deprived of skin: a skinless carcass.
(of frankfurters or sausages) having no casing.

Origin of skinless

First recorded in 1300–50, skinless is from the Middle English word skinles. See skin, -less Unabridged Based on the Random House Unabridged Dictionary, © Random House, Inc. 2019

Examples from the Web for skinless

Contemporary Examples of skinless

  • Boneless, skinless chicken breasts that are actually delicious and moist, rather than kind of dry and tasteless.

    The Daily Beast logo
    The 2012 Holiday Kitchen Gift Guide

    Megan McArdle

    December 13, 2012

Historical Examples of skinless

  • Such a man, skinless and bilious, was ill qualified to join in the rough game of politics.

  • Anything that hinted at love for the moment alarmed her; it was as much an infliction to her as the rubbing of a skinless wound.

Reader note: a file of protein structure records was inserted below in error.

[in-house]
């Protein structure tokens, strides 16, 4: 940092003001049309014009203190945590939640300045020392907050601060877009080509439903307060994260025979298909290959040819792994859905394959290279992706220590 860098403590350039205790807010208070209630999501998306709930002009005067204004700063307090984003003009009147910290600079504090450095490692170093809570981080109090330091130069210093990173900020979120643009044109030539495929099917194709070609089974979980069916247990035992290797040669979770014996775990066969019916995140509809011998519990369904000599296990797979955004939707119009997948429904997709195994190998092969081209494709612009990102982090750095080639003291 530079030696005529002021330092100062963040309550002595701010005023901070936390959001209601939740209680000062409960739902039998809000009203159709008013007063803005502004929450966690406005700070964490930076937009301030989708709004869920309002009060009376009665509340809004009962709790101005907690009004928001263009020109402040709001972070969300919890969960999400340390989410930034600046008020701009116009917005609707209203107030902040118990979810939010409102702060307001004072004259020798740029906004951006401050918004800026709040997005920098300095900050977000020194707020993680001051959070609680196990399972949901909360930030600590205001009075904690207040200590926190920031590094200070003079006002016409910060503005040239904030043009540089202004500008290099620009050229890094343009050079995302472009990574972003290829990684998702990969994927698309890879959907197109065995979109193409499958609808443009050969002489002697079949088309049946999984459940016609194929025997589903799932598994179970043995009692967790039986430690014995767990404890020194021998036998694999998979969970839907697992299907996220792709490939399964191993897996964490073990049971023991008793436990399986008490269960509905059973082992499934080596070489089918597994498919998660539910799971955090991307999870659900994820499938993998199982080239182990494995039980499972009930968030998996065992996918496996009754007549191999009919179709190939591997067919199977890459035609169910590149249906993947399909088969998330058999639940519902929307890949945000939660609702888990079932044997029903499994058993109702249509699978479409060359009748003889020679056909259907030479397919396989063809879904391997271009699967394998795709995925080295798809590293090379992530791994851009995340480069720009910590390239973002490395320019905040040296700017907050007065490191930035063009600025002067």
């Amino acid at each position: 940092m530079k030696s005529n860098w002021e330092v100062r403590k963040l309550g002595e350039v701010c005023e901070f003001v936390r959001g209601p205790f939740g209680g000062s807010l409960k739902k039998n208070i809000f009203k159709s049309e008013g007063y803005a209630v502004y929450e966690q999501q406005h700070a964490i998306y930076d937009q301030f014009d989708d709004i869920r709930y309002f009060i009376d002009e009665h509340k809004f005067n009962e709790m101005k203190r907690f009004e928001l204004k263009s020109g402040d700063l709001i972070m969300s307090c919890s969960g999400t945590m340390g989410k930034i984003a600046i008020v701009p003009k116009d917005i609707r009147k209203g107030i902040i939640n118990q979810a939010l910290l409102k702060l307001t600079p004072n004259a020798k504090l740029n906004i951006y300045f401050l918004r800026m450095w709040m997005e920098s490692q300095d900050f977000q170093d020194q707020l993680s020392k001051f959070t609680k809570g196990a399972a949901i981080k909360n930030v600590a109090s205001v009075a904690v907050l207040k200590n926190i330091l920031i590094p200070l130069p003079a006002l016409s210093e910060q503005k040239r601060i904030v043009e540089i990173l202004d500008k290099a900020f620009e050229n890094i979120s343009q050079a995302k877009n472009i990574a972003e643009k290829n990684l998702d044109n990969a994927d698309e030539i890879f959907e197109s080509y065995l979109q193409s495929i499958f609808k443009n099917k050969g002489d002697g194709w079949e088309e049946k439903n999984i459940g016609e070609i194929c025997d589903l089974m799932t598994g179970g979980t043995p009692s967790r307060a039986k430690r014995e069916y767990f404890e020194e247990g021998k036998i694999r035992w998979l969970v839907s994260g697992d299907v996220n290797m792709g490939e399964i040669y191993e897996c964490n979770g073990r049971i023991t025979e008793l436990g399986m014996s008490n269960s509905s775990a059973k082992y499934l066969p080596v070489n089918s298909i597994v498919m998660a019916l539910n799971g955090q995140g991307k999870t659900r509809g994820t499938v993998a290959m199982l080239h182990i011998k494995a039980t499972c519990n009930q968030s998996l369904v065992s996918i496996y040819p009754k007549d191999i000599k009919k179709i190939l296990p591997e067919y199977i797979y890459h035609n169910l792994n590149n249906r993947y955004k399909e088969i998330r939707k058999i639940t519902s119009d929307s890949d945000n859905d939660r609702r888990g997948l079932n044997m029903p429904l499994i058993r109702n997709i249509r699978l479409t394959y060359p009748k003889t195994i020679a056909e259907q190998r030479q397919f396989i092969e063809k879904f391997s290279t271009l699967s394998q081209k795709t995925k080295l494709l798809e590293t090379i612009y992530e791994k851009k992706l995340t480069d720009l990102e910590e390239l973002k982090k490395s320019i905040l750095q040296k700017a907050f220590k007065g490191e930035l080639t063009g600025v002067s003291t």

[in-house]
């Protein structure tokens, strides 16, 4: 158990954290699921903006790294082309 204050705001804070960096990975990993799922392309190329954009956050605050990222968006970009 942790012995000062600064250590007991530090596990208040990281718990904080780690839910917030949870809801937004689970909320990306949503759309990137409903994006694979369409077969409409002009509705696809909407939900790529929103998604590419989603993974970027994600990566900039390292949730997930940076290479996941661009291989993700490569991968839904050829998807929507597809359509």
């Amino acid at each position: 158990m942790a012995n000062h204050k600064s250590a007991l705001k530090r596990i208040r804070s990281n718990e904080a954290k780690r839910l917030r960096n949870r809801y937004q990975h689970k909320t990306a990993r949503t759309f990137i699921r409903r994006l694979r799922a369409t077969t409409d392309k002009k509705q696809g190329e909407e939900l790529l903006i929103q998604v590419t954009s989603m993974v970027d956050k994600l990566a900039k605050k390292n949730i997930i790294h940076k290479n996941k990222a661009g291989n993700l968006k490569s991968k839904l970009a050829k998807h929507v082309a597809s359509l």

Night and Day

    Virginia Woolf

  • I clapped till my hands were skinless, and so did Sir James Mackintosh, who was with me in the box.

  • Nobody else but the Skinless Devil has the prestige to make the people gather around him.

    Rastignac the Devil

    Philip Jos Farmer

  • He has recently invented a skinless grape and a watermelon that is all heart, and is quite the cleverest man in the business.

    The So-called Human Race

    Bert Leston Taylor

Word Origin and History for skinless

mid-14c., from skin (n.) + -less. Related: Skinlessly; skinlessness.

Online Etymology Dictionary, © 2010 Douglas Harper